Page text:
Source: Rangers, Braves, Dodgers in hunt for Beckett

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Source: Rangers, Braves, Dodgers in hunt for Beckett

BOSTON -- The Red Sox are willing to listen when it comes to dealing pitcher Josh Beckett, a baseball source said, but they're not aggressively seeking to move him before Tuesday's 4 p.m. ET non-waiver deadline.

In addition to the Texas Rangers and the Atlanta Braves, the Los Angeles Dodgers -- who continue to talk about a deal with the Chicago Cubs for starter Ryan Dempster -- have called to inquire about Beckett.

The source said the Sox are not aggressively shopping Beckett and won't take back much of the approximately 37 million remaining on his contract. But in a thin pitching market, if a team is willing to make it worth the Red Sox' while, the Sox are not opposed to listening to what teams have to offer.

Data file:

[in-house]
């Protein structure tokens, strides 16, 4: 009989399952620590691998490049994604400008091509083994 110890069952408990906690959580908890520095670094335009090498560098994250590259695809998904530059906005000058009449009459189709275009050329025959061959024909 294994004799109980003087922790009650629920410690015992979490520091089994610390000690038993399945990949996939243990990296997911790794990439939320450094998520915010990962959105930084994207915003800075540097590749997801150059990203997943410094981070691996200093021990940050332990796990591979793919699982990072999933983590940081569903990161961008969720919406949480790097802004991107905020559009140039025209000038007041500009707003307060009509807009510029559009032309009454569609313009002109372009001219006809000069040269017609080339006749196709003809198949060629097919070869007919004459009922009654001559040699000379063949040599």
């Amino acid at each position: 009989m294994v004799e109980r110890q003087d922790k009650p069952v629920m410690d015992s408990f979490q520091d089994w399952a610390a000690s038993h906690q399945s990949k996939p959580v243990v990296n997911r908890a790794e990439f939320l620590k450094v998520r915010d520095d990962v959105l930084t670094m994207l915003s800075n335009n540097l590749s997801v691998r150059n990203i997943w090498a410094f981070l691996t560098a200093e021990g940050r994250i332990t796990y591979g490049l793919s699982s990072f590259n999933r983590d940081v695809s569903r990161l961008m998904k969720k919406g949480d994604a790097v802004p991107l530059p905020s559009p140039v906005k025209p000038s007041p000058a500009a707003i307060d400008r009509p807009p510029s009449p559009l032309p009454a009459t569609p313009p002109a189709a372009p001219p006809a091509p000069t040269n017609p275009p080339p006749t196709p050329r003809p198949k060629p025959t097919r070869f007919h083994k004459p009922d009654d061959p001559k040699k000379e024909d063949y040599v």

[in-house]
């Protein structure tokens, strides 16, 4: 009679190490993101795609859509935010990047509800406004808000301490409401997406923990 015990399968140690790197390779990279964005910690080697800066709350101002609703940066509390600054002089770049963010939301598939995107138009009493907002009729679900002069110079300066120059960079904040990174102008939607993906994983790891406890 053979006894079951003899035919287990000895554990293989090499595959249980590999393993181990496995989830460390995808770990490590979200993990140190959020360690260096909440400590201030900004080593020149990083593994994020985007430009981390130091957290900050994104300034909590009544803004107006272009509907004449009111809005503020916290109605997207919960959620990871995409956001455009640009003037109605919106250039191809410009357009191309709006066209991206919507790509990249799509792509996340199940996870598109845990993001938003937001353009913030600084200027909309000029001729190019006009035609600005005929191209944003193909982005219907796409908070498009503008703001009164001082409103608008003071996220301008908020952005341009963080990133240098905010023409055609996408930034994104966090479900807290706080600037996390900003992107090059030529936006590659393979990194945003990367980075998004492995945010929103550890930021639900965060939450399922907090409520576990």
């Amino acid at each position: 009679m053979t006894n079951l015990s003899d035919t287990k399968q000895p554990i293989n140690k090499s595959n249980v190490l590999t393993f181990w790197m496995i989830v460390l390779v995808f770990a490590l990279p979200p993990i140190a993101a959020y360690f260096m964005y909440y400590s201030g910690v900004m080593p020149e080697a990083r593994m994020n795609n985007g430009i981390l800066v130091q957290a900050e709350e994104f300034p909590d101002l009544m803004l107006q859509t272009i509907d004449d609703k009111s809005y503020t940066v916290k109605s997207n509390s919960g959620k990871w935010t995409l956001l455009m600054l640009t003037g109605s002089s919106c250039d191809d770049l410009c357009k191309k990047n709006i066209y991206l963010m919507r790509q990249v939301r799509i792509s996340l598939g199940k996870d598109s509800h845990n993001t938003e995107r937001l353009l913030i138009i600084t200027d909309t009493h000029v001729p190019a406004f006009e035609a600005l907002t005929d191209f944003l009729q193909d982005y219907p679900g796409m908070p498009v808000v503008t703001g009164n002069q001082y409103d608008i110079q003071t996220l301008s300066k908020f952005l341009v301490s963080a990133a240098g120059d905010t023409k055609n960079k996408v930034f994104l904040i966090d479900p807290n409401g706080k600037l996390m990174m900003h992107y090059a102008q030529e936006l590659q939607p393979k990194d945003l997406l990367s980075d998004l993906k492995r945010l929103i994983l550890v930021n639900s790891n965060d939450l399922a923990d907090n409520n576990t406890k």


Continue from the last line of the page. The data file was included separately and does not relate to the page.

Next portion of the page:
Another source, while not ruling out the possibility of a deal, put the odds of the Sox moving Beckett at less than 50-50.

Beckett, of course, has 10-5 rights -- 10 years in the big leagues, the last five with the same team -- and as such, has the right to veto any deal.

The Sox haven't been anywhere close to the point where they've approached Beckett about getting his permission for a deal. The Red Sox would have to most of the parameters of a deal in place before going to Beckett, who is scheduled to pitch Tuesday night against the Detroit Tigers.

The Rangers' invovlement is noteworthy because, only last week, some officials expressed open concern about his impact on the Texas clubhouse.

"Obviously,'' said a baseball executive with one club, "his reputation from a national standpoint isn't very good right now (following the chicken-and-beer scandal last fall and Beckett's involvement in a golf outing in May after he was scratched from his next start).''